“Psycho” (1960) Alfred Hitchcock’s “Psycho” helped shape what we know of as horror movies today. It was a revolutionary film in many ways and was only possible due to the strict moral guidelines of the industry beginning to loosen. For instance, it is the first film to show a toilet flushing, something censors were actually concerned about at the time. The movie is most famous for its “shower scene” where Marion—the character who had been the lead for the first 20 minutes—is suddenly, brutally murdered in the shower. The music from the scene, with its violent crescendo of violins, is some of the most memorable in movie history. Those who see the movie today may not appreciate how truly shocking this scene was. Not only is it more violent than most other films at the time, but Janet Leigh, who played Marion, was a big actress at the time, not someone you expect to die early in the movie. The later death of another character implied to be the lead also helped create the feeling that anyone in the film could be dead by the end. “Alien” (1979) While I do love “Psycho,” my personal favorite horror movie is Ridley Scott’s “Alien.” Combining science fiction and horror, “Alien” hits all the right notes for a horror movie. It does have lots of gore with its chestburster alien and numerous deaths, but it avoids the trappings of slasher films that came after it, which make bloody violence the focus of the movie. “Alien” does something its many imitators fail to: it kept the alien a mystery. The alien is first seen in its facehugger form attached to a crewmember ’s face. After it becomes the chestburster, we do not see it for a while, at least not in detail. The alien isn’t shown onscreen for much of the movie, keeping it largely unknown and thus more frightening. While other movies, including “The Thing from Another World,” had used this trope before, “Alien” helped codify the plotline of people in an enclosed space being hunted down and killed one by one. With its strong female lead,
courtesy of Universal Studios
The horror genre is hard to do right, with most films in it either turning into jump-scare filled slasher flicks or just plain silly with ridiculous monsters and makeup. While the latter can be entertaining for a laugh, it’s been a while since we have had a truly good horror film. But if you’re in the mood for some good and some not-so-good horror movies this weekend, here are a few places to get started.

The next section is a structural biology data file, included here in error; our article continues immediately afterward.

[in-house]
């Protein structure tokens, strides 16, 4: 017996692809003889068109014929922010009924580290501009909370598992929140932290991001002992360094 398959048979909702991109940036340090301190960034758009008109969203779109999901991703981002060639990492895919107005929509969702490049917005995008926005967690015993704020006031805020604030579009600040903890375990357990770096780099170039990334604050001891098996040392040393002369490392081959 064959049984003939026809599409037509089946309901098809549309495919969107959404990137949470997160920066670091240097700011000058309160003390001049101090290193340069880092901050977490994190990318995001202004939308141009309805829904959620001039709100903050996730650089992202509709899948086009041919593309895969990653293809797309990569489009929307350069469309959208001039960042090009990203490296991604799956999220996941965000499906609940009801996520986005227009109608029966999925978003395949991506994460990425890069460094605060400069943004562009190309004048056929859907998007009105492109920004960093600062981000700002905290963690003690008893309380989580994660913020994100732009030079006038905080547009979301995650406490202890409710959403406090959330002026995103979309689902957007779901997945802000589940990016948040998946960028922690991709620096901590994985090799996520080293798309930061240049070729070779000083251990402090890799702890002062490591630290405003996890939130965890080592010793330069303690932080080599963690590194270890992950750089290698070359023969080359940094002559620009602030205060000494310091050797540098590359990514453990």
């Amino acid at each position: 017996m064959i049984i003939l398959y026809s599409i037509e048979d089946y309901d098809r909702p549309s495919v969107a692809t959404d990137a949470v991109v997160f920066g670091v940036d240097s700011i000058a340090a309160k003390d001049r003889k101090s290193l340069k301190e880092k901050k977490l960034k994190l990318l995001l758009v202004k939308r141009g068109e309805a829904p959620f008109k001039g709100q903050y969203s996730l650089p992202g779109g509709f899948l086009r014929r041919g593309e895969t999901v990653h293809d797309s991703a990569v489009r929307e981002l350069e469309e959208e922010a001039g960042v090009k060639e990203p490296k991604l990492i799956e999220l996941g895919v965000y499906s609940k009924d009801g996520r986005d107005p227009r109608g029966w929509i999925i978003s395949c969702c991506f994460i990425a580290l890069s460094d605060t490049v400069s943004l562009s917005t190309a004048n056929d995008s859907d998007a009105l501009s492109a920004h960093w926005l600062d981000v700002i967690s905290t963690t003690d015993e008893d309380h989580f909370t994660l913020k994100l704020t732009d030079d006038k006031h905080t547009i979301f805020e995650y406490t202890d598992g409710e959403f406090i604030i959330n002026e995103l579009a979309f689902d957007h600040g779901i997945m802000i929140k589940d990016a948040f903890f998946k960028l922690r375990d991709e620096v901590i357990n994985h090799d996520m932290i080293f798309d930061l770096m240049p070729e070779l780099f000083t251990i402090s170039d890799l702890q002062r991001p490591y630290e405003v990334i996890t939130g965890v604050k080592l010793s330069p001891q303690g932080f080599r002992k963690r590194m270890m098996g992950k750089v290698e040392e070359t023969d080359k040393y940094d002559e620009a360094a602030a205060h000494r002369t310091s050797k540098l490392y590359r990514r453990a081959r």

solid pacing and dark tone, it became a huge hit and is one of the best the genre has to offer. “The Shining” (1980) I’m not a fan of Stephen King and I find most movies based on his work unintentionally hilarious, but I do like “The Shining.” That may have to do with Stephen King saying Stanley Kubrick’s treatment of “The Shining” is the only movie based on his novels that he “remembered hating.” The film is very odd, like most of Kubrick’s work, and is very confusing, like all of Kubrick’s work. “The Shining” doesn’t have much to do with its title, with the shining ability of the protagonist’s son being downplayed in the film. Instead the movie focuses on Jack Nicholson’s character, Jack, and the hotel where he and his family are staying. Jack is an alcoholic writer with writer’s block who goes to the hotel to try to finish his latest book. Ghosts from the hotel’s past begin to appear to him and he goes completely insane. Jack Nicholson’s acting is both good and bad. At times he is comically over the top, and at others it works perfectly. It’s entertaining either way and his descent into madness is quite eerie. “The Happening” (2007) “The Happening,” directed by M. Night Shyamalan, is a prime example of how not to do horror movies. It was Shyamalan’s first movie with an R rating, and it is very obvious when watching it. He uses gore for the sake of gore and takes everything so far
it becomes comical. The plot makes the movie even worse, with plants causing humans to kill themselves in a variety of ludicrous ways. There is an actually chilling scene of a cop killing himself with his weapon before a bystander picks it up and does the same. Shyamalan takes this too far, thus ruining it, by having about three more characters doing the same thing again. Other oddities including a character obsessed with hotdogs and a little old lady who threateningly utters the line “Why are you eyin’ my lemondrink, boy?” “Amityville 4 – The Evil Escapes” ( 1989) Most of the Amityville movies aren’t very good, but the fourth is notable for its badness due to the villain being a lamp. The original Amityville house has a yard sale and the evil spirit gets into a lamp before it gets sold. The movie even has several low-angle shots of the lamp in an attempt to make it somewhat menacing. The lamp also spends most of the film doing comparably harmless things to the inhabitants of the house in which it now resides. Instead of horribly murdering the inhabitants, it kills their pets and gets the little girl to draw on the walls. It chops up a guy’s hand in a garbage disposal, but none of the protagonists are never in any danger. Without a tangible danger to the protagonists it never comes close to being scary, and the silly concept just ruins every other part of the movie.